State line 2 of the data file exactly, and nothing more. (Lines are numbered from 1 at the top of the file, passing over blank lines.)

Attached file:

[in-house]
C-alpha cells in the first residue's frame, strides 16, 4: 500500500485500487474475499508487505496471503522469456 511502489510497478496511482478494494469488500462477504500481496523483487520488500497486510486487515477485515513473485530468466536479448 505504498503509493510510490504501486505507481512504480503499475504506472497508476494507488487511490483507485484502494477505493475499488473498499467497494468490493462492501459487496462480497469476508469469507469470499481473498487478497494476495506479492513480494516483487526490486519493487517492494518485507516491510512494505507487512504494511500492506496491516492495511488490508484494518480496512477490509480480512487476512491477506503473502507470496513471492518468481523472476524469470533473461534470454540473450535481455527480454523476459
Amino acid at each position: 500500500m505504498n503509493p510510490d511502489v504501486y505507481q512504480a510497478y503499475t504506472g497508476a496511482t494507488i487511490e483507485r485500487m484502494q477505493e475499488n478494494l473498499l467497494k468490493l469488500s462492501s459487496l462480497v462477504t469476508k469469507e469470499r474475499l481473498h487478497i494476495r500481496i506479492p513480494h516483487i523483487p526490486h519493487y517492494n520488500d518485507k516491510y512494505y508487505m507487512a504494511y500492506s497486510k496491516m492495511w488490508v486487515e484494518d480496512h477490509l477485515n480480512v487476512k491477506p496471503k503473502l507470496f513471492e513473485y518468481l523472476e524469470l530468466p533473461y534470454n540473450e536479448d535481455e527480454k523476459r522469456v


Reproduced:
C-alpha cells in the first residue's frame, strides 16, 4: 500500500485500487474475499508487505496471503522469456 511502489510497478496511482478494494469488500462477504500481496523483487520488500497486510486487515477485515513473485530468466536479448 505504498503509493510510490504501486505507481512504480503499475504506472497508476494507488487511490483507485484502494477505493475499488473498499467497494468490493462492501459487496462480497469476508469469507469470499481473498487478497494476495506479492513480494516483487526490486519493487517492494518485507516491510512494505507487512504494511500492506496491516492495511488490508484494518480496512477490509480480512487476512491477506503473502507470496513471492518468481523472476524469470533473461534470454540473450535481455527480454523476459